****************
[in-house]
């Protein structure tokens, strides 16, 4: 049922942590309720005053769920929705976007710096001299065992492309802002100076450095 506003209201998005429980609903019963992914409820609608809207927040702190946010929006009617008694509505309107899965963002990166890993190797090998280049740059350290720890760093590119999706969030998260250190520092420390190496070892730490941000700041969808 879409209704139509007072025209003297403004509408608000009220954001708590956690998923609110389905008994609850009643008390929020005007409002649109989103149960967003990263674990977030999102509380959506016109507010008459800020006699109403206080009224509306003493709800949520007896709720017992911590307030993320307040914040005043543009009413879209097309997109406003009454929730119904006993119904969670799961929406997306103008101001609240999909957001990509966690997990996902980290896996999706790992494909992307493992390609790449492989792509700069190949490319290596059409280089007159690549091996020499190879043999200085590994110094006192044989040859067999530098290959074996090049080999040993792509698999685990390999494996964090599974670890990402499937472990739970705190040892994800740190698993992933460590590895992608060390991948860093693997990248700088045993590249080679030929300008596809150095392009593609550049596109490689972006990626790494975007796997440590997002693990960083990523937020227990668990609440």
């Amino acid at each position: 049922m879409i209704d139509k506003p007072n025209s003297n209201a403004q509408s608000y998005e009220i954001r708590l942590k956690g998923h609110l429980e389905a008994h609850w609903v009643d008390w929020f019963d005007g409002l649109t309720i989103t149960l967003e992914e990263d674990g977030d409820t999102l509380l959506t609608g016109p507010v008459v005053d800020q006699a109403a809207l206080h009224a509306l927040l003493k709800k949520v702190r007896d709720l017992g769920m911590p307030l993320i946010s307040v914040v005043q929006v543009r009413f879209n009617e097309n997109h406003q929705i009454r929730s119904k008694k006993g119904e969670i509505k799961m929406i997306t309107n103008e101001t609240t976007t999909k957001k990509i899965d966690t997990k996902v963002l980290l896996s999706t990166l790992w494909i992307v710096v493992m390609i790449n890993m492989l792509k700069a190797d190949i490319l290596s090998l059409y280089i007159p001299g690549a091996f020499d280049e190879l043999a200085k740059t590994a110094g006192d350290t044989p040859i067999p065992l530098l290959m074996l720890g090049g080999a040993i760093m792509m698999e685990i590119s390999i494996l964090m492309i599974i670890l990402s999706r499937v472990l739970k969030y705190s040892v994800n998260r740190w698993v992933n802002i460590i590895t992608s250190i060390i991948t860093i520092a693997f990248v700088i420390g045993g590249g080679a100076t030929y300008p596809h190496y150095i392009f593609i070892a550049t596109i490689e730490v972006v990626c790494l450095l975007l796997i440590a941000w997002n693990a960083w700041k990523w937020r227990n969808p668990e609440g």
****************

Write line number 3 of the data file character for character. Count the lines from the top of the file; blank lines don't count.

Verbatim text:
């Amino acid at each position: 049922m879409i209704d139509k506003p007072n025209s003297n209201a403004q509408s608000y998005e009220i954001r708590l942590k956690g998923h609110l429980e389905a008994h609850w609903v009643d008390w929020f019963d005007g409002l649109t309720i989103t149960l967003e992914e990263d674990g977030d409820t999102l509380l959506t609608g016109p507010v008459v005053d800020q006699a109403a809207l206080h009224a509306l927040l003493k709800k949520v702190r007896d709720l017992g769920m911590p307030l993320i946010s307040v914040v005043q929006v543009r009413f879209n009617e097309n997109h406003q929705i009454r929730s119904k008694k006993g119904e969670i509505k799961m929406i997306t309107n103008e101001t609240t976007t999909k957001k990509i899965d966690t997990k996902v963002l980290l896996s999706t990166l790992w494909i992307v710096v493992m390609i790449n890993m492989l792509k700069a190797d190949i490319l290596s090998l059409y280089i007159p001299g690549a091996f020499d280049e190879l043999a200085k740059t590994a110094g006192d350290t044989p040859i067999p065992l530098l290959m074996l720890g090049g080999a040993i760093m792509m698999e685990i590119s390999i494996l964090m492309i599974i670890l990402s999706r499937v472990l739970k969030y705190s040892v994800n998260r740190w698993v992933n802002i460590i590895t992608s250190i060390i991948t860093i520092a693997f990248v700088i420390g045993g590249g080679a100076t030929y300008p596809h190496y150095i392009f593609i070892a550049t596109i490689e730490v972006v990626c790494l450095l975007l796997i440590a941000w997002n693990a960083w700041k990523w937020r227990n969808p668990e609440g």